Drug Possession Drug Trafficking

Don’t Talk To Police For The Best Drug Charge Defense Strategy

Don't Talk To Police For The Best Drug Charge Defense Strategy
Edited by Edward La Rue

In a recent interview with FOX, I revealed the best drug charge defense strategy and warns against talking to police in a drug crime case.

When asked to comment, I said, “If you’ve been arrested or been brought into the station for questioning about a drug crime case, the best thing to do is to let your legal representation communicate on your behalf with law enforcement.”

That said, there are two things that you should do when dealing with police officers.

When asked to elaborate, I said, “Remember that you have the right to remain silent no matter whether you’ve been stopped on the street or have been brought into the station for questioning. The only two things you need to do is to give law enforcement your full and correct name and show them your identification.”

I added that you should remain polite and calm and state that you do not want to speak without an attorney present.

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Once you clearly state that you’re not willing to talk, law enforcement will not try to get any more information out of you in nine out of ten cases, I commented.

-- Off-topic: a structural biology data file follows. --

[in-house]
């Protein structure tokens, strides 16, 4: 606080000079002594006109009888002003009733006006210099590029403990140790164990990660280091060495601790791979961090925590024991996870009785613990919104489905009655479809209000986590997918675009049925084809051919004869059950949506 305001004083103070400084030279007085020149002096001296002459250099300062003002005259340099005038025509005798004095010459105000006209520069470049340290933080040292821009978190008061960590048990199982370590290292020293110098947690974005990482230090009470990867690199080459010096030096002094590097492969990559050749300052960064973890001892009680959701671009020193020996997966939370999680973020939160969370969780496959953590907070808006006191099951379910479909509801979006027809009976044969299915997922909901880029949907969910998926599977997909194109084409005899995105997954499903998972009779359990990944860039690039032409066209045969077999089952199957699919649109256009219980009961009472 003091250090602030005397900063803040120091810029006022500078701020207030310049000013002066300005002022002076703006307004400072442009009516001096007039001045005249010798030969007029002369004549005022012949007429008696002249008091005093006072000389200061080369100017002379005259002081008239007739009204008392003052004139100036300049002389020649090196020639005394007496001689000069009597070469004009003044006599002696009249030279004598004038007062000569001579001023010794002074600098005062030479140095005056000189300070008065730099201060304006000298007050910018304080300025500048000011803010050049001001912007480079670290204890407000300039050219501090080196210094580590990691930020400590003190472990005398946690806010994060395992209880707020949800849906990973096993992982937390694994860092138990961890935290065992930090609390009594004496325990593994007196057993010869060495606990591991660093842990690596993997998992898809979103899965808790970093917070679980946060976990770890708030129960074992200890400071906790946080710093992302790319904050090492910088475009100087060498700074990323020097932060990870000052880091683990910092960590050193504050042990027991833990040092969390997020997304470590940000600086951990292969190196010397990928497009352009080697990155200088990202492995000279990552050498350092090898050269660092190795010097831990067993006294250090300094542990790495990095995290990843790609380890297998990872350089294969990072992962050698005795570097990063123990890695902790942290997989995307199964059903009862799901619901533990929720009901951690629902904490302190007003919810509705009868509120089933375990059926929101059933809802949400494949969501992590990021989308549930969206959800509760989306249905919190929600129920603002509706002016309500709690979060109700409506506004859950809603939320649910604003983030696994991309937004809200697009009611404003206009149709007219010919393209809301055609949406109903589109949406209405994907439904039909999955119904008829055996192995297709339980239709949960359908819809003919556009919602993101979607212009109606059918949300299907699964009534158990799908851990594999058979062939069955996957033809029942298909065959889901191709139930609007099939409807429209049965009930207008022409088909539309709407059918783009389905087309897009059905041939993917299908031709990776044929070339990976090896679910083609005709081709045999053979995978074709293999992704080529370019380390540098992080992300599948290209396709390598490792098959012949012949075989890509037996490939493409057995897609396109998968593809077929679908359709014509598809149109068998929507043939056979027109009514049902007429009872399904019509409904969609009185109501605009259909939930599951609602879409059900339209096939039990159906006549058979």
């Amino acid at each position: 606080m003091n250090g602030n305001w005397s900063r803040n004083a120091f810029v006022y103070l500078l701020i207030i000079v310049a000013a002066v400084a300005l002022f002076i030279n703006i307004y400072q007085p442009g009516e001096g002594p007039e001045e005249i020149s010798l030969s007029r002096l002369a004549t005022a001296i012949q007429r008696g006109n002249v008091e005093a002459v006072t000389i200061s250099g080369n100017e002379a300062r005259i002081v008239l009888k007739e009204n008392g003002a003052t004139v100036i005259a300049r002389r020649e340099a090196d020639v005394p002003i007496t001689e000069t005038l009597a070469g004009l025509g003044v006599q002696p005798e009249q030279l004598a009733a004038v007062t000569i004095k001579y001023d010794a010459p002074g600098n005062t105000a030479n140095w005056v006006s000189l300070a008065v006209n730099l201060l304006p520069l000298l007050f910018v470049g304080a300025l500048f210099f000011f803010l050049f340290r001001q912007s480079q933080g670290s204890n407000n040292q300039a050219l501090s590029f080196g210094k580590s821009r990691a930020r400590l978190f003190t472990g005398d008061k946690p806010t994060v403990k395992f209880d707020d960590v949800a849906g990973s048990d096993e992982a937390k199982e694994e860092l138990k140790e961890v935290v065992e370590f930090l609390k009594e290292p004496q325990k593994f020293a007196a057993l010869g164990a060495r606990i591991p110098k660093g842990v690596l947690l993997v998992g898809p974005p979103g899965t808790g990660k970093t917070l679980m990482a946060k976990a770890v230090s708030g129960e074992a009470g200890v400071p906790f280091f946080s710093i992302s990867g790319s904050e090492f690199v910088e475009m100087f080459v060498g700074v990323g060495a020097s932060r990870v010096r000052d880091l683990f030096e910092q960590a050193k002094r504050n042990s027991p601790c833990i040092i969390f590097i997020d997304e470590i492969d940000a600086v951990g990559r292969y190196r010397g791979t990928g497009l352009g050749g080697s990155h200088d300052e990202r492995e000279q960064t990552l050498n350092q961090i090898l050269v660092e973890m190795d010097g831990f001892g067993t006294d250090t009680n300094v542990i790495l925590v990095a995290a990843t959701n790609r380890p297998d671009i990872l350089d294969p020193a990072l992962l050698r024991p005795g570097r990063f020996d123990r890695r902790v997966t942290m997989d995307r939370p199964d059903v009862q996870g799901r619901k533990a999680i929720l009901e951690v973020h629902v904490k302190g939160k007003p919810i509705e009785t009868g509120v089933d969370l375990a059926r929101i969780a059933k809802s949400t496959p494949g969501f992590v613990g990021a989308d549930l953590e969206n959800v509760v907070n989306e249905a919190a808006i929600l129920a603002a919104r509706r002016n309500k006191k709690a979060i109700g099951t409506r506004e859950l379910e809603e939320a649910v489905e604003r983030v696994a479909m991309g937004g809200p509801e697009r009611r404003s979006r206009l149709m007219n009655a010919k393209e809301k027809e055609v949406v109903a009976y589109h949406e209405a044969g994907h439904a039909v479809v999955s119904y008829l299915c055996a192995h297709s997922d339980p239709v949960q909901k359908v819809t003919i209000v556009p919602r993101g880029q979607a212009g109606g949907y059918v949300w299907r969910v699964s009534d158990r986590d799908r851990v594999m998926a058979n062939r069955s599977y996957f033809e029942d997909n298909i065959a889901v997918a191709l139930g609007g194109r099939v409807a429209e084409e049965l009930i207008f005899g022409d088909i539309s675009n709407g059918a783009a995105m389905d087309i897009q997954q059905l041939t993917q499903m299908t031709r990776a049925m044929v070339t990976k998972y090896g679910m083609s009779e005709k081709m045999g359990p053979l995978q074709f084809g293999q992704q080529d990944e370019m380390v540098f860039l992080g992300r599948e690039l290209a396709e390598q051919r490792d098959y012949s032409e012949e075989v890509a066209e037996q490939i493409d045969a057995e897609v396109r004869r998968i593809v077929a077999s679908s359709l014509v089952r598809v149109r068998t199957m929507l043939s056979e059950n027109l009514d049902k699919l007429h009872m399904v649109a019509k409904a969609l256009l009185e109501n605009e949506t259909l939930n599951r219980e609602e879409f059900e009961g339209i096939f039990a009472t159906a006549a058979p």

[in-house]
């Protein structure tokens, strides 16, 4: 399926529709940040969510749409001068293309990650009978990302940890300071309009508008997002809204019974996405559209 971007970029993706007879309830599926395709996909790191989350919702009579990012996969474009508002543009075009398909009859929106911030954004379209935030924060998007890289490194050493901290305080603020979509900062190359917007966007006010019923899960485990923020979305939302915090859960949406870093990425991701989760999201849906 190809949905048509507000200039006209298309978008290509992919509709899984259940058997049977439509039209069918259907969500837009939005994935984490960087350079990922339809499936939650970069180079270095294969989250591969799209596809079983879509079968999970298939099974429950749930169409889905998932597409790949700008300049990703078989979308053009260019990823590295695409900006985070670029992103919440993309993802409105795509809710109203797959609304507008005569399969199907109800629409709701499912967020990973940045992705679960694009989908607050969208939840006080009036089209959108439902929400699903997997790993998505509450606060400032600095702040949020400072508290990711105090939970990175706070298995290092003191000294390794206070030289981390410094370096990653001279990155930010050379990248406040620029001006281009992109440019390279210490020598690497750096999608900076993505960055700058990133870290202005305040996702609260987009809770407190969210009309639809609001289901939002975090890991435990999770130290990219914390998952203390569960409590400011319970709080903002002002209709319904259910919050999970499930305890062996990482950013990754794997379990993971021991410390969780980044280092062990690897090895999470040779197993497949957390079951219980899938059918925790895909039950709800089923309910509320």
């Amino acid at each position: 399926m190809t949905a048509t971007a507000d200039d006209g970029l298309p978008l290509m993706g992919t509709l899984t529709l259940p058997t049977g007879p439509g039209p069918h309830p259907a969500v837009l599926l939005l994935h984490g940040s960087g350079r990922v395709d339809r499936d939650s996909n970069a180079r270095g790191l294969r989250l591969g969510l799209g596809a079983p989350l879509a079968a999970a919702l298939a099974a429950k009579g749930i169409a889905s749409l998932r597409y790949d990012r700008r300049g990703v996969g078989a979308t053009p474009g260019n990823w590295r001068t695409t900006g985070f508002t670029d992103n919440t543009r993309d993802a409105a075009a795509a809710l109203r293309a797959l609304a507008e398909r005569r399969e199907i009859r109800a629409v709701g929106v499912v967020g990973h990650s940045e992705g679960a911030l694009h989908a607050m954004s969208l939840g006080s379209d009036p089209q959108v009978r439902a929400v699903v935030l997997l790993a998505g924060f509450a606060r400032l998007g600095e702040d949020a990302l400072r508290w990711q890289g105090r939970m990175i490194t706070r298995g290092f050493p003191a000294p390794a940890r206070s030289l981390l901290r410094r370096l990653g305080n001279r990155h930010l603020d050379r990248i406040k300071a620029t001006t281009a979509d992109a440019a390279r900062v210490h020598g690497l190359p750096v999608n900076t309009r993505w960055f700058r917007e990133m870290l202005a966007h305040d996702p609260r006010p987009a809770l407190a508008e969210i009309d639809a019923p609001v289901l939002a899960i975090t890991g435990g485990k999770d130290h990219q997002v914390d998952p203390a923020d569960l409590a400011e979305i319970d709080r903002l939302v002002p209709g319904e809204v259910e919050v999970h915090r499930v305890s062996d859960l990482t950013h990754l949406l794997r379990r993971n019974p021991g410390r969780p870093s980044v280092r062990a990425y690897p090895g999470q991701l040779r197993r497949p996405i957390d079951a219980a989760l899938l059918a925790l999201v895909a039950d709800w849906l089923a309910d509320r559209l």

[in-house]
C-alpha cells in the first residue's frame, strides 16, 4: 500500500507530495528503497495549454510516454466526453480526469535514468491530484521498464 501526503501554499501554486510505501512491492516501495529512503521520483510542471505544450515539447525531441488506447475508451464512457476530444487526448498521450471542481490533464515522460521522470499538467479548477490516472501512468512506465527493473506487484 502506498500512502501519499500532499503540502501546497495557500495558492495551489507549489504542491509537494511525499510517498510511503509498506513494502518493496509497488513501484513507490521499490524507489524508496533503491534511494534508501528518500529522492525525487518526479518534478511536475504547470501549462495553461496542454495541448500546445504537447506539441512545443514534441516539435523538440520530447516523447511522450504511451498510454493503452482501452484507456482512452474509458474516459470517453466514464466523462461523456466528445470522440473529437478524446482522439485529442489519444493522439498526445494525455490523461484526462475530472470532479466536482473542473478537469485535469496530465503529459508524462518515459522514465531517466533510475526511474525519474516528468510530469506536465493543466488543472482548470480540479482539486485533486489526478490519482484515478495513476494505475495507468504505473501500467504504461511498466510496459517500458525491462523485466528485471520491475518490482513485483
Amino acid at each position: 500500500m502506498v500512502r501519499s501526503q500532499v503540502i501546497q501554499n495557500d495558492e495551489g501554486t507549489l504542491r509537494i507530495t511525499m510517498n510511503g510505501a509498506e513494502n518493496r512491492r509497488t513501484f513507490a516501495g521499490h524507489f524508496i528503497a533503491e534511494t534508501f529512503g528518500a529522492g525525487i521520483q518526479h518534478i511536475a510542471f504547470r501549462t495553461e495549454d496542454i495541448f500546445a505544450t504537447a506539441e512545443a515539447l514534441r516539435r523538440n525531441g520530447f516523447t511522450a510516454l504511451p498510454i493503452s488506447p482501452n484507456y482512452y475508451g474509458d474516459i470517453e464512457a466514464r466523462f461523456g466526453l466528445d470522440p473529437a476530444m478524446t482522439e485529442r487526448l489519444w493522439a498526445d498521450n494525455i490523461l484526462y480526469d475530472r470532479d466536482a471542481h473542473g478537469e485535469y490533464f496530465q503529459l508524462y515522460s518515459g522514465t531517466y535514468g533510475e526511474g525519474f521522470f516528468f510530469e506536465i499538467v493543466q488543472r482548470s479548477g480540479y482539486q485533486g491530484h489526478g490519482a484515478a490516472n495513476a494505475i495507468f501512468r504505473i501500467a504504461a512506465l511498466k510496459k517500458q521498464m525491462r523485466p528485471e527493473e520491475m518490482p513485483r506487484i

The most important reason to keep silent around police officers – even if it’s just to correct a misunderstanding – is that it could harm your defense before your case even begins.

“When in police custody, a lot of people are tempted to explain their side of the story on the false assumption that law enforcement will drop the case. Many think that the police are on their side and will exonerate them. However, this is far from the truth,” I said.

He added that the main reason law enforcement conducts interviews is to gather information for probable cause to carry out an arrest or warrant to search someone’s home.

Another critical thing to keep in mind is to avoid putting anything in writing.

“Don’t sign anything given to you by the police and don’t put anything in writing when communicating with friends or family about your case including through emails and letters. Any written evidence can be collected by the police and used against you in the court of law,” I commented.

About the author

Edward La Rue

Attorney Edward R. La Rue is a compassionate and dedicated litigator who provides criminal defense for good people in Cleveland. He puts his extensive experience to work in difficult cases involving cutting edge technology and the most complex legal issues at the forefront of criminal law.

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